Too Good to be True

5700-raw.jpgA friend has told me that some of my stories sound fictional. “That’s just too good to be true,” she will say, and honestly, I can’t deny it. They do sound too good to be true. That’s what makes them worth telling again.

Take the time when, years ago, my angry voice mail was broadcast over the PA to my entire company. That alone could make it sound unbelievable. What made it more unbelievable was that it was loaded with f-bombs, one after another, each one directed at a different colleague. There were about 300 employees in that company. I don’t think I missed one.

The specifics of that day make it even better. I was visiting our major client, installing the latest version of our software that felt like little more than vaporware at the time. The client was furious. I was shuttling between the systems room and the editorial floor, watching every feature blow up, one after the other.

So I left the client, drove to the nearest pay phone (this was before cell phones). I poured quarters into the phone, dialed my boss. When he didn’t pick up, I just let loose. If my memory is correct, my tirade lasted for five minutes. I hung up and drove the three hours home.

Meanwhile, back in headquarters, my boss returned to his desk. By his telling, he only had to hear the first few words of my message to know what was up. He was in a day-long meeting with the senior management of that very client. They were ready to bail. We would lose the contract, maybe even be sued, if the ship couldn’t be righted. So he hit a few buttons on the phone, thinking he was transferring it to another one of the managers on our team.

He hit the wrong buttons. The message went to the PA system.

As he told the story later, there was no mistaking my voice. I have a deep voice, nasal to my ears, but he considered it quite distinctive. He also knew that everyone else knew my voice–every employee and everyone from the client. After panicking for a minute and hitting every button he could think of, he realized that maybe not all was lost. The clients were sitting in our executive meeting room. They PA didn’t work there. He took a few deep breaths and returned to the room.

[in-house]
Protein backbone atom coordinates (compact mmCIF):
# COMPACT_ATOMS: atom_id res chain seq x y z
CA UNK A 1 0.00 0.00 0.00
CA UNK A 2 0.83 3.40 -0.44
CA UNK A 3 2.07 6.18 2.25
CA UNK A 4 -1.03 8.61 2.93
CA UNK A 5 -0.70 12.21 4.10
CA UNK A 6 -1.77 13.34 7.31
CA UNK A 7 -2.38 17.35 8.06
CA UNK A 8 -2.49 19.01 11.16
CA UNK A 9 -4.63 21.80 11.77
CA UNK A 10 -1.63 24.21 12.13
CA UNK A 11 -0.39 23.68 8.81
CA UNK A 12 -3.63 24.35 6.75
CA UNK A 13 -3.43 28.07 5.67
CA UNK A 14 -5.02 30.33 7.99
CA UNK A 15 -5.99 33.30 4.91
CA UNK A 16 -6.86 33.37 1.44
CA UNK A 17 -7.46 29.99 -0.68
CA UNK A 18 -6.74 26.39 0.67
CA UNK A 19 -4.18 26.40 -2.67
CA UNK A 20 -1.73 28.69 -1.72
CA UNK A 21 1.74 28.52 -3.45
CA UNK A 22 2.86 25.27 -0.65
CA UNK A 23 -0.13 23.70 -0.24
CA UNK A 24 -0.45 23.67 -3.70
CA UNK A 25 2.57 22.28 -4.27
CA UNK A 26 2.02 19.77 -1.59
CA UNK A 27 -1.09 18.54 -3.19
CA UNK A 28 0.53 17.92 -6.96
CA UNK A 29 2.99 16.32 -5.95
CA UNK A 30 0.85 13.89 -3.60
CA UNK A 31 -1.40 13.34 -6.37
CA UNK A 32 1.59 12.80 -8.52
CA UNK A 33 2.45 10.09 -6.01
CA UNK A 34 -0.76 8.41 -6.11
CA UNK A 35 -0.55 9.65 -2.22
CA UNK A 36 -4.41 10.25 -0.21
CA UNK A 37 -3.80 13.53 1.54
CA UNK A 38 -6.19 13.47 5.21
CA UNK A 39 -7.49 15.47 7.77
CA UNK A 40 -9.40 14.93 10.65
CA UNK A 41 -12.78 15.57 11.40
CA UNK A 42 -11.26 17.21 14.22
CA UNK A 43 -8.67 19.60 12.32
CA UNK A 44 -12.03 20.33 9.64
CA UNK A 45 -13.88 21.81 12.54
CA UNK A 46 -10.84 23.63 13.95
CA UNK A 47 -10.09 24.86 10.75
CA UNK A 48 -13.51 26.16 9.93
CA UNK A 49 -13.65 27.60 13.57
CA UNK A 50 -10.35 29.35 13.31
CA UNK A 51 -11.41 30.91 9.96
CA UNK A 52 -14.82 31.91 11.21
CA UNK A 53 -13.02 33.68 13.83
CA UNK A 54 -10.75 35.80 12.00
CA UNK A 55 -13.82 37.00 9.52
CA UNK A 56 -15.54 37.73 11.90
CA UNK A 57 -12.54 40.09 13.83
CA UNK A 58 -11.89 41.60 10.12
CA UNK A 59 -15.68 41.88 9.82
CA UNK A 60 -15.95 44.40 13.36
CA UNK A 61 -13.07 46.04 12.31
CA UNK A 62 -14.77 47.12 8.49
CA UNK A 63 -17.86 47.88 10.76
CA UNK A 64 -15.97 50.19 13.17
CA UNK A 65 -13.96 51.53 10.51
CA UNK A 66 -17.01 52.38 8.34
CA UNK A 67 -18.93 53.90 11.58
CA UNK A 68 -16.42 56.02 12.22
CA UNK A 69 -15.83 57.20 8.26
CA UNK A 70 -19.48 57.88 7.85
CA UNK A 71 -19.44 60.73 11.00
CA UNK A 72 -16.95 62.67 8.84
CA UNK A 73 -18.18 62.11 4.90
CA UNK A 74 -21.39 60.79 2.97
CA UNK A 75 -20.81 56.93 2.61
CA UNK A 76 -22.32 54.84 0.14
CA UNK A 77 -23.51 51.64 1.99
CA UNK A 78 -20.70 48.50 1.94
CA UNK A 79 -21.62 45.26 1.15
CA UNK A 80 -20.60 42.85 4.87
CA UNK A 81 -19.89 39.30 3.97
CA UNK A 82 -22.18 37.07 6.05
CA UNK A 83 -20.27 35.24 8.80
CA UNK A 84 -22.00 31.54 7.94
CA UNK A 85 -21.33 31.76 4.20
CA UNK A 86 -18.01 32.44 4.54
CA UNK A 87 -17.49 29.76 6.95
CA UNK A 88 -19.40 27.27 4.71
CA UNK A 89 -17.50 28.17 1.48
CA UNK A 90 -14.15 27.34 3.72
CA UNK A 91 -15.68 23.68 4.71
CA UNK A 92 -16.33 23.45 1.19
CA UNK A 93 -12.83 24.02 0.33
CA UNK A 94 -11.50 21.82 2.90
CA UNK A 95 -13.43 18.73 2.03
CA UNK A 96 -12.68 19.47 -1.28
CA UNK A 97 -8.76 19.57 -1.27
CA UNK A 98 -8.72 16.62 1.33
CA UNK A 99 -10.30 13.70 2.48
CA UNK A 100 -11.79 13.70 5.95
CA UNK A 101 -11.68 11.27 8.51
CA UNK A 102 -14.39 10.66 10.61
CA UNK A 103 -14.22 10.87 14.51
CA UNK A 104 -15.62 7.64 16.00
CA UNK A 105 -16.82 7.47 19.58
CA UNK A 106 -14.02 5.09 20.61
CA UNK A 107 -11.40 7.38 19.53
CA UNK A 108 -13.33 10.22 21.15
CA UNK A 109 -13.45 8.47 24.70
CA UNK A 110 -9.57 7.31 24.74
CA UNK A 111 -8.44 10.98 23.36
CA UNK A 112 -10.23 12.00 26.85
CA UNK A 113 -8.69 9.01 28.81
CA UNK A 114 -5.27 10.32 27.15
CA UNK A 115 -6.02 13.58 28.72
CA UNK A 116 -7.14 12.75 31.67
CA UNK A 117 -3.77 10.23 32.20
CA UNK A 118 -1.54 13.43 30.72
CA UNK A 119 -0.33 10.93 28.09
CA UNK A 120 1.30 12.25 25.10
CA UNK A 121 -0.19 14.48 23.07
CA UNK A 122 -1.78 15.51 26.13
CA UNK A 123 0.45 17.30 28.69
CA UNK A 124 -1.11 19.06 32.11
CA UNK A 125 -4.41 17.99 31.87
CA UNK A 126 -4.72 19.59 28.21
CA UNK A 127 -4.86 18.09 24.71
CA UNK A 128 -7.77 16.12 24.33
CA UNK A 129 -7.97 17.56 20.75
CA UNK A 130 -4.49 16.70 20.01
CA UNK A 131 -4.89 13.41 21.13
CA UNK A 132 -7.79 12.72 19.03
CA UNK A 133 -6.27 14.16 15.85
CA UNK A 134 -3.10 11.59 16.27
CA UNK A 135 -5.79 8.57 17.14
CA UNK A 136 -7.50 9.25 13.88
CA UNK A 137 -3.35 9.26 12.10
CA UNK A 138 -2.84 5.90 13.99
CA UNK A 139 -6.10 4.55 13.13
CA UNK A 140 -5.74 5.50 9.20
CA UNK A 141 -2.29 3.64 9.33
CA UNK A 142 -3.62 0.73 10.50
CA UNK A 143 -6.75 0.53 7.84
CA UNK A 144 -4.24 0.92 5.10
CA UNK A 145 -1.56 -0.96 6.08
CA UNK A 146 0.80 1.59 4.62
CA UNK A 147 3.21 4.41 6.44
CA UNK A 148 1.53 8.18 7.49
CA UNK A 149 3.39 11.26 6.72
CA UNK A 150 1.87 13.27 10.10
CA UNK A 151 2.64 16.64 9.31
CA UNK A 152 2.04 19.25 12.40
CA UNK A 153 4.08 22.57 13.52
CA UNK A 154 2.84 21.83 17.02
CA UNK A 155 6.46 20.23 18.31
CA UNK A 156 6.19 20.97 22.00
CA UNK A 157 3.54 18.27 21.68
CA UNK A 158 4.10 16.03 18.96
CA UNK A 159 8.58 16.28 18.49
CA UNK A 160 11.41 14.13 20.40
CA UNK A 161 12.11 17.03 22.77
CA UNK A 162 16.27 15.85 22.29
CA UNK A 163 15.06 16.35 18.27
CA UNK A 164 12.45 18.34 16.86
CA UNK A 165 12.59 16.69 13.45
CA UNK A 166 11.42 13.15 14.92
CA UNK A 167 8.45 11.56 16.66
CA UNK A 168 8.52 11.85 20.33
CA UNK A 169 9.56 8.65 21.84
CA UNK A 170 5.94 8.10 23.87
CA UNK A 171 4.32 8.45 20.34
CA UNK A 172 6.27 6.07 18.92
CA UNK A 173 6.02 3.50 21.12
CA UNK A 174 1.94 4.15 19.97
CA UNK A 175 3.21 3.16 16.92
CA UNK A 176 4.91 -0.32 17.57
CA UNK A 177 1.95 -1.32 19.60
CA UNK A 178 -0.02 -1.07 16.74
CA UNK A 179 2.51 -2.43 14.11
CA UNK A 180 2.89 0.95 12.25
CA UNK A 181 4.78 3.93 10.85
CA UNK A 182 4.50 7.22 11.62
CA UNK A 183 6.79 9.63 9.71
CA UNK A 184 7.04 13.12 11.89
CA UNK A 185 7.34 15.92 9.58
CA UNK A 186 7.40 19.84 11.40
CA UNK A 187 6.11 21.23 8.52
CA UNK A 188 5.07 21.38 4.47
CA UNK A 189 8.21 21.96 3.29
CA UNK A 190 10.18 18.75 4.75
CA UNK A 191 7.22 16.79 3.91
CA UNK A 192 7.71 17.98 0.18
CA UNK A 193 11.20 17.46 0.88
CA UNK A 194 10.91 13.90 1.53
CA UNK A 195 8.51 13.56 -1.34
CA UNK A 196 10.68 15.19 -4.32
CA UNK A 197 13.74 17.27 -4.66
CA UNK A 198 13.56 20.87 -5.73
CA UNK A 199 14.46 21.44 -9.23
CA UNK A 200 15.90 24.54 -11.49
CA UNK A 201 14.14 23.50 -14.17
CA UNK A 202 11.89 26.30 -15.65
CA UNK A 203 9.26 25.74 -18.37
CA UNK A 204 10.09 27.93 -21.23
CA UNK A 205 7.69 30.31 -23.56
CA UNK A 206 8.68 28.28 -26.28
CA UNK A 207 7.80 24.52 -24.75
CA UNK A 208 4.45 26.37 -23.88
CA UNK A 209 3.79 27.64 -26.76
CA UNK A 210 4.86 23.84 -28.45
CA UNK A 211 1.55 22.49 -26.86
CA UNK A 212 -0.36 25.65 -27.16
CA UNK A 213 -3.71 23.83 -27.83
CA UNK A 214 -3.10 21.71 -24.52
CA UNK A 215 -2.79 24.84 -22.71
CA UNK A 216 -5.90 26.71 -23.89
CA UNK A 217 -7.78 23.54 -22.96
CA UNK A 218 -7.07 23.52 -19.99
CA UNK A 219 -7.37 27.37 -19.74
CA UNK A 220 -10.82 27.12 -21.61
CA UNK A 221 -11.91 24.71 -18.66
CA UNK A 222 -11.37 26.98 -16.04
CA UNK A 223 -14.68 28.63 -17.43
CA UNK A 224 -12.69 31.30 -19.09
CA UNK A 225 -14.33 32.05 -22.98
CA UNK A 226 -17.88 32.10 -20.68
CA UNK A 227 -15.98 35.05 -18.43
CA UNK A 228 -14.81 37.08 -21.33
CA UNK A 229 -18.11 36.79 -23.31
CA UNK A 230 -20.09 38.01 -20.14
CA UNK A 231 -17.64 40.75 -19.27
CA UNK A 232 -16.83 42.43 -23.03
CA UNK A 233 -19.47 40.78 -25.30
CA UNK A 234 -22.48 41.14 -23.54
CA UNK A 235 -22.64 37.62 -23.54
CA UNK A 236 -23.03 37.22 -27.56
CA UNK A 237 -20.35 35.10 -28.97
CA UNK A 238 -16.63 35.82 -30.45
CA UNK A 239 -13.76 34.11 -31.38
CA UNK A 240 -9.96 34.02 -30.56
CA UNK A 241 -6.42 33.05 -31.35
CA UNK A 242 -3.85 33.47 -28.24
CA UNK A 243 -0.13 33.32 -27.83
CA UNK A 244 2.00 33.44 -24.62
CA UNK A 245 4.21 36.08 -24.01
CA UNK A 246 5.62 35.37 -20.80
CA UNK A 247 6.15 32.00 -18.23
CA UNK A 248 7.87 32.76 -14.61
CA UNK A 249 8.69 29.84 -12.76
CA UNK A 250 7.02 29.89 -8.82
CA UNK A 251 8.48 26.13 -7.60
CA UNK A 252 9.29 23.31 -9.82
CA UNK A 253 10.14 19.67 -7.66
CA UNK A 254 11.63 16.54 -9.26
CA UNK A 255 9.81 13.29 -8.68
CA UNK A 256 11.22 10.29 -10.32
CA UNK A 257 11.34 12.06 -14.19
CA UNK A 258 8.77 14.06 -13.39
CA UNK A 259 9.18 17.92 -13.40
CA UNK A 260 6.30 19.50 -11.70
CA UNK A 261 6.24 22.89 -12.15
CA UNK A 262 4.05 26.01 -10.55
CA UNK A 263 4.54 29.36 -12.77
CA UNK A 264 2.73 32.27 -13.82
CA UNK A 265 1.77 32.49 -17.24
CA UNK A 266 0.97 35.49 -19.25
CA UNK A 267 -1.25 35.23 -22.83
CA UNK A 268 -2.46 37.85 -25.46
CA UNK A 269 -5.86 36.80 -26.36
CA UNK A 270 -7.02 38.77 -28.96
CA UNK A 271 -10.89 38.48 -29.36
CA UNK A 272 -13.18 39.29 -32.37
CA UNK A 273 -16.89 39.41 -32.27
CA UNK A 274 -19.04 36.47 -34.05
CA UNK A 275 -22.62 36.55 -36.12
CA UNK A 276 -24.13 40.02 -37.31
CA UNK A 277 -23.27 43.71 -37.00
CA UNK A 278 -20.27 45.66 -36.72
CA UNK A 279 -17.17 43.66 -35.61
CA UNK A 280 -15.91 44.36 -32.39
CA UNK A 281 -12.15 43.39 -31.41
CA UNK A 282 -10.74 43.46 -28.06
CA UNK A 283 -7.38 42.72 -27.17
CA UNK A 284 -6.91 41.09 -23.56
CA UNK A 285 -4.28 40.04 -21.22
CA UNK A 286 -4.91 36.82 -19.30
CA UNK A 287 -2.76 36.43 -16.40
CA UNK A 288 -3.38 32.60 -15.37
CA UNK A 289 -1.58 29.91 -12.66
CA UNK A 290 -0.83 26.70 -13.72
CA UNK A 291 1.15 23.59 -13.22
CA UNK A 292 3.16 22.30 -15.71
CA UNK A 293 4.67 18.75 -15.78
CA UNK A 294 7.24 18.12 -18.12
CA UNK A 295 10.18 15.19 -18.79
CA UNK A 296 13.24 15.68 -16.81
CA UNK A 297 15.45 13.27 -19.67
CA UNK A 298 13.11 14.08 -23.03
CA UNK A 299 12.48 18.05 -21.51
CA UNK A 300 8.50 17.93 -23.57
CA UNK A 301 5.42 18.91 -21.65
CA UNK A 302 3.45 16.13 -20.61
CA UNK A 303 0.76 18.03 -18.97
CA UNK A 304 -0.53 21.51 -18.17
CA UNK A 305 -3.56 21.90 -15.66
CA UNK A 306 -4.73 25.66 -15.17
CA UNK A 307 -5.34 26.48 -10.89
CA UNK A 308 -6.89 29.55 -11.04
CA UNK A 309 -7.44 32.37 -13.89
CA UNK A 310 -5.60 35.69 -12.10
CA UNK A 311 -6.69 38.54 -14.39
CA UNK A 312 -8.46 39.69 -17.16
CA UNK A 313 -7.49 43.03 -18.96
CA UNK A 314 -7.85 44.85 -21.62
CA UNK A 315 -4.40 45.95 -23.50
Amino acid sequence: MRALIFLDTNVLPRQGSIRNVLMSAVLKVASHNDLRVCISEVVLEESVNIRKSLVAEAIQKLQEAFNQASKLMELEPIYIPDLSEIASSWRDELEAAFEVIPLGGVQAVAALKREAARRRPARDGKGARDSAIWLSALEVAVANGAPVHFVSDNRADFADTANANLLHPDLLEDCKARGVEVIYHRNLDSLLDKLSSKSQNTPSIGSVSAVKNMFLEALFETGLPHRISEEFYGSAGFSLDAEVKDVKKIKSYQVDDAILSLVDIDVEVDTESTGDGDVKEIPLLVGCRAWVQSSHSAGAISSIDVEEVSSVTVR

Meanwhile, downstairs, the technical director from the client was in our smoking room. The PA did reach there. A friend and colleague, Dan, was in the smoking room as well. Dan was a veteran of the first Iraq war. Nothing got past him, so when he heard the start of the voice message he knew what was what. He stood up and he started singing, “New York, New York.”

I understand he sang it pretty well and he kept singing until the message was over. The client finished her cigarette and went back to the meeting.

The client never got word of it. The fallout had more to do with me insulting and denigrating every one of my colleagues. However I was well liked and everyone knew the pressure I was under. The software did suck then. I was in an impossible situation of driving three hours down and three hours back every week to install a new version of the software that didn’t work.

My boss, for his part, decided to fall on his sword. He went into our CEO’s office, told the story, and he was ready to resign but our CEO burst out laughing and couldn’t stop. Crisis averted.

Back to my friend who didn’t believe the story.

We traveled together recently to New York City. On the train back, who should be in our car but my old boss. I introduced them and asked him to the story. He told it with relish. He’s a great storyteller anyway, but he really loved this one. Almost 25 years have passed and he still told it in all its detail, reminding me of things I had since forgotten. I was vindicated.

In the workshop at Ferry Beach, our long-time facilitator Jim Ellefson offers a prompt I have long enjoyed: tell a tall tale. Wikipedia helpfully explains that “a tall tale is a story with unbelievable elements, related as if it were true and factual.” I especially like the second element, “some stories such as these are exaggerations of actual events.” I love tall tales and I write them. This one, though, happens to be true. My old boss will even tell you so.

A Christmas Story

In 1988, my wife Michele and I were a young, engaged, happy couple and looking forward to Christmas. We lived in the Brighton neighborhood of Boston at the time. Michele was working full-time at Harvard Community Health in Kenmore Square. I had cut down to three days a week in my regular job while I started on my doctoral work and did some adjunct teaching.